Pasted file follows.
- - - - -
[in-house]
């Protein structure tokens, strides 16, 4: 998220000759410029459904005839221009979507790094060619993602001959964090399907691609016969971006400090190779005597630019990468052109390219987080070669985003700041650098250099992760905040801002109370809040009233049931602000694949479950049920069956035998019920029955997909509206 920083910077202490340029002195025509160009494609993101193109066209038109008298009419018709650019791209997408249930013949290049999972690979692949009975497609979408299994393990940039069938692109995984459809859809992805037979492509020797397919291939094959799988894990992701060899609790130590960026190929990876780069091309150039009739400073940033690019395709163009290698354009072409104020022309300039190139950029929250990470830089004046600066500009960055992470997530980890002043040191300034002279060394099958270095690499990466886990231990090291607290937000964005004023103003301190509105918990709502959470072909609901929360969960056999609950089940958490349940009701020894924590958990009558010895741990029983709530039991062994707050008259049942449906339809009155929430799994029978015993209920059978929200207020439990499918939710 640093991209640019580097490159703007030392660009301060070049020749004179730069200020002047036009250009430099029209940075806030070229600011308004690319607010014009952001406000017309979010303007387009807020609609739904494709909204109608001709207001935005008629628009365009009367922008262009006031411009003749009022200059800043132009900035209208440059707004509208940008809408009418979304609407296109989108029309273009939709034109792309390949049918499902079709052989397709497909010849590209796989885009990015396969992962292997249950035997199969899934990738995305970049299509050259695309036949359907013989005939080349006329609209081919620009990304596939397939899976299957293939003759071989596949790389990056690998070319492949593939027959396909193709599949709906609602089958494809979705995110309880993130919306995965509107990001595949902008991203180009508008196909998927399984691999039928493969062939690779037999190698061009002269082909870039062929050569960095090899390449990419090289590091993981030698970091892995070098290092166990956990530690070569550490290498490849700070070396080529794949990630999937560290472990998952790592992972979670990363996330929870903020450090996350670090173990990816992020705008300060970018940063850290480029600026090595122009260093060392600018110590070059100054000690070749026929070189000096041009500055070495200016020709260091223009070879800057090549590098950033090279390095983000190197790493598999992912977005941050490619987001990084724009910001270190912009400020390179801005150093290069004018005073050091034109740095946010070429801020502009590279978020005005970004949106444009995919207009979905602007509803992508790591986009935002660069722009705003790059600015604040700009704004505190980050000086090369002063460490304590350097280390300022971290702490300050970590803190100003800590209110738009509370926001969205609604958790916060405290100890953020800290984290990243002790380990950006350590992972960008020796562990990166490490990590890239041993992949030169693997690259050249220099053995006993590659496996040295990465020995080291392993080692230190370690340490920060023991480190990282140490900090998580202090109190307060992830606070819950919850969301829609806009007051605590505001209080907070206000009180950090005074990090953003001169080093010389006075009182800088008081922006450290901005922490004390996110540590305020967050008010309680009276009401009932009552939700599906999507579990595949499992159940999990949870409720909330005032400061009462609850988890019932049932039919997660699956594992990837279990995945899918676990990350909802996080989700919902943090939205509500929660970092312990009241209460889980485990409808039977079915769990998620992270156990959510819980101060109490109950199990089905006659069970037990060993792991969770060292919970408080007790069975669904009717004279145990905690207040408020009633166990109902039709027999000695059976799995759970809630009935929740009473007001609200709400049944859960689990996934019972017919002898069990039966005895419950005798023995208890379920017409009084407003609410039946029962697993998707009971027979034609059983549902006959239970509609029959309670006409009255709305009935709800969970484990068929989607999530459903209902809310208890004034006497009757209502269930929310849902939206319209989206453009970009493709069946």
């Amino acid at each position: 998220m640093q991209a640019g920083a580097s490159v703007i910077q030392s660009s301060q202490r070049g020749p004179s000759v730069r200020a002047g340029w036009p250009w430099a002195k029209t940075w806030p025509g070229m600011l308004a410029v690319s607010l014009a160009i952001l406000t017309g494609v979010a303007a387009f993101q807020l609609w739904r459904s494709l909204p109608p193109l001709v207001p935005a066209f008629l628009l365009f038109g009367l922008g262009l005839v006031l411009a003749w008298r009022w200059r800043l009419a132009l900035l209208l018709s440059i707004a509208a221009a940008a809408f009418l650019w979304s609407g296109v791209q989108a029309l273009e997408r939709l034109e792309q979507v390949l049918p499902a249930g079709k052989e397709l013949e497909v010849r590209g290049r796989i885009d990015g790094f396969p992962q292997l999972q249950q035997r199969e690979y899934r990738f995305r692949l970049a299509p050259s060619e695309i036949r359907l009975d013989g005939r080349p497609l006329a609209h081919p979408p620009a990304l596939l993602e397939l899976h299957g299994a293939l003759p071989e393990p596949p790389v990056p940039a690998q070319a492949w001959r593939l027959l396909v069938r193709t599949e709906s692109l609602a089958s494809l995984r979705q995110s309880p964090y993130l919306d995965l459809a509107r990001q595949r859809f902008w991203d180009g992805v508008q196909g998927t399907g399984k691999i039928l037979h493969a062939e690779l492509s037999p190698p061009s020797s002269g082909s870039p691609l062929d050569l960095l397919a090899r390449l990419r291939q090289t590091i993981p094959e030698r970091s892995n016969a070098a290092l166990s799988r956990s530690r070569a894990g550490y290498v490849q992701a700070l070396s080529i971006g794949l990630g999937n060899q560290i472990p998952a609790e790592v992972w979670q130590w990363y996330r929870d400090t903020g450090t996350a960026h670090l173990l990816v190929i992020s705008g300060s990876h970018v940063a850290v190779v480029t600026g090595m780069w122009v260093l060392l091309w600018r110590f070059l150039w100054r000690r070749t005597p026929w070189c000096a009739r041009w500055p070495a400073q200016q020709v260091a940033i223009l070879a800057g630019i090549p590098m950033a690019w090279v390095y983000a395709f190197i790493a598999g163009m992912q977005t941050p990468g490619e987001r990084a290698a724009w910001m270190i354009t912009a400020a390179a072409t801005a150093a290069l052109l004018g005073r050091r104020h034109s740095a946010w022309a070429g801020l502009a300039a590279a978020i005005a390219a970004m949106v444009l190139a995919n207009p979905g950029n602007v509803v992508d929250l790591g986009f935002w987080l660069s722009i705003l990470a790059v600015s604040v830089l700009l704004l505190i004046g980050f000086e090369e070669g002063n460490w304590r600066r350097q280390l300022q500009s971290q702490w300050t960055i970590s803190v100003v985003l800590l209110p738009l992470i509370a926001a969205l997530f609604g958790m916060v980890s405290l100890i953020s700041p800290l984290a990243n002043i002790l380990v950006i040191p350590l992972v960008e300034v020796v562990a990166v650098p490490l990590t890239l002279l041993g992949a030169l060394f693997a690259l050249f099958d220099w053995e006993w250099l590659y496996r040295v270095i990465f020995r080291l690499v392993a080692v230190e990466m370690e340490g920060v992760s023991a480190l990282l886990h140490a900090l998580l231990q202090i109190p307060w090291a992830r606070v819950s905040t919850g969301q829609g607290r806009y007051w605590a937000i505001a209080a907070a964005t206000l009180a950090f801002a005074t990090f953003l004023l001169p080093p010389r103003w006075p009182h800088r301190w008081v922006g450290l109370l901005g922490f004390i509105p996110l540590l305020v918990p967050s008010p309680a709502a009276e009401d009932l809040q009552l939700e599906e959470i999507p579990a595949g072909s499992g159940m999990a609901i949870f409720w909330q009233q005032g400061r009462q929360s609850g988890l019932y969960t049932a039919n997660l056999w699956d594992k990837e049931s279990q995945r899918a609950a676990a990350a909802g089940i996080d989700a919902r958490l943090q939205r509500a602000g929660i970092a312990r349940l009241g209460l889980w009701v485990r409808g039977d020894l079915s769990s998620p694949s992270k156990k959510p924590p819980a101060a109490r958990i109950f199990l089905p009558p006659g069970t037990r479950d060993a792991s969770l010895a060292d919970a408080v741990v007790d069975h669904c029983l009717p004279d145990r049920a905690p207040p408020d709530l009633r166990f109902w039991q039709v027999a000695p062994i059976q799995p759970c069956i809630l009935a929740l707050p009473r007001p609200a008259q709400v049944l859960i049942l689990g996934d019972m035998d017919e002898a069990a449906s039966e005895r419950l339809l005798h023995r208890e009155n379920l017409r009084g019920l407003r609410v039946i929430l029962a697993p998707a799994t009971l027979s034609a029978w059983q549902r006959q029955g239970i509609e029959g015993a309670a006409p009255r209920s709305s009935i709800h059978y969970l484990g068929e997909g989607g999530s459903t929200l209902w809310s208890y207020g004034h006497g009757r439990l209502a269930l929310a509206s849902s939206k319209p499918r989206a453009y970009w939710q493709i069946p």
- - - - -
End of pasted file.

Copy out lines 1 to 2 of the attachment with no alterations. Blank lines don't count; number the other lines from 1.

[in-house]
């Protein structure tokens, strides 16, 4: 998220000759410029459904005839221009979507790094060619993602001959964090399907691609016969971006400090190779005597630019990468052109390219987080070669985003700041650098250099992760905040801002109370809040009233049931602000694949479950049920069956035998019920029955997909509206 920083910077202490340029002195025509160009494609993101193109066209038109008298009419018709650019791209997408249930013949290049999972690979692949009975497609979408299994393990940039069938692109995984459809859809992805037979492509020797397919291939094959799988894990992701060899609790130590960026190929990876780069091309150039009739400073940033690019395709163009290698354009072409104020022309300039190139950029929250990470830089004046600066500009960055992470997530980890002043040191300034002279060394099958270095690499990466886990231990090291607290937000964005004023103003301190509105918990709502959470072909609901929360969960056999609950089940958490349940009701020894924590958990009558010895741990029983709530039991062994707050008259049942449906339809009155929430799994029978015993209920059978929200207020439990499918939710 640093991209640019580097490159703007030392660009301060070049020749004179730069200020002047036009250009430099029209940075806030070229600011308004690319607010014009952001406000017309979010303007387009807020609609739904494709909204109608001709207001935005008629628009365009009367922008262009006031411009003749009022200059800043132009900035209208440059707004509208940008809408009418979304609407296109989108029309273009939709034109792309390949049918499902079709052989397709497909010849590209796989885009990015396969992962292997249950035997199969899934990738995305970049299509050259695309036949359907013989005939080349006329609209081919620009990304596939397939899976299957293939003759071989596949790389990056690998070319492949593939027959396909193709599949709906609602089958494809979705995110309880993130919306995965509107990001595949902008991203180009508008196909998927399984691999039928493969062939690779037999190698061009002269082909870039062929050569960095090899390449990419090289590091993981030698970091892995070098290092166990956990530690070569550490290498490849700070070396080529794949990630999937560290472990998952790592992972979670990363996330929870903020450090996350670090173990990816992020705008300060970018940063850290480029600026090595122009260093060392600018110590070059100054000690070749026929070189000096041009500055070495200016020709260091223009070879800057090549590098950033090279390095983000190197790493598999992912977005941050490619987001990084724009910001270190912009400020390179801005150093290069004018005073050091034109740095946010070429801020502009590279978020005005970004949106444009995919207009979905602007509803992508790591986009935002660069722009705003790059600015604040700009704004505190980050000086090369002063460490304590350097280390300022971290702490300050970590803190100003800590209110738009509370926001969205609604958790916060405290100890953020800290984290990243002790380990950006350590992972960008020796562990990166490490990590890239041993992949030169693997690259050249220099053995006993590659496996040295990465020995080291392993080692230190370690340490920060023991480190990282140490900090998580202090109190307060992830606070819950919850969301829609806009007051605590505001209080907070206000009180950090005074990090953003001169080093010389006075009182800088008081922006450290901005922490004390996110540590305020967050008010309680009276009401009932009552939700599906999507579990595949499992159940999990949870409720909330005032400061009462609850988890019932049932039919997660699956594992990837279990995945899918676990990350909802996080989700919902943090939205509500929660970092312990009241209460889980485990409808039977079915769990998620992270156990959510819980101060109490109950199990089905006659069970037990060993792991969770060292919970408080007790069975669904009717004279145990905690207040408020009633166990109902039709027999000695059976799995759970809630009935929740009473007001609200709400049944859960689990996934019972017919002898069990039966005895419950005798023995208890379920017409009084407003609410039946029962697993998707009971027979034609059983549902006959239970509609029959309670006409009255709305009935709800969970484990068929989607999530459903209902809310208890004034006497009757209502269930929310849902939206319209989206453009970009493709069946």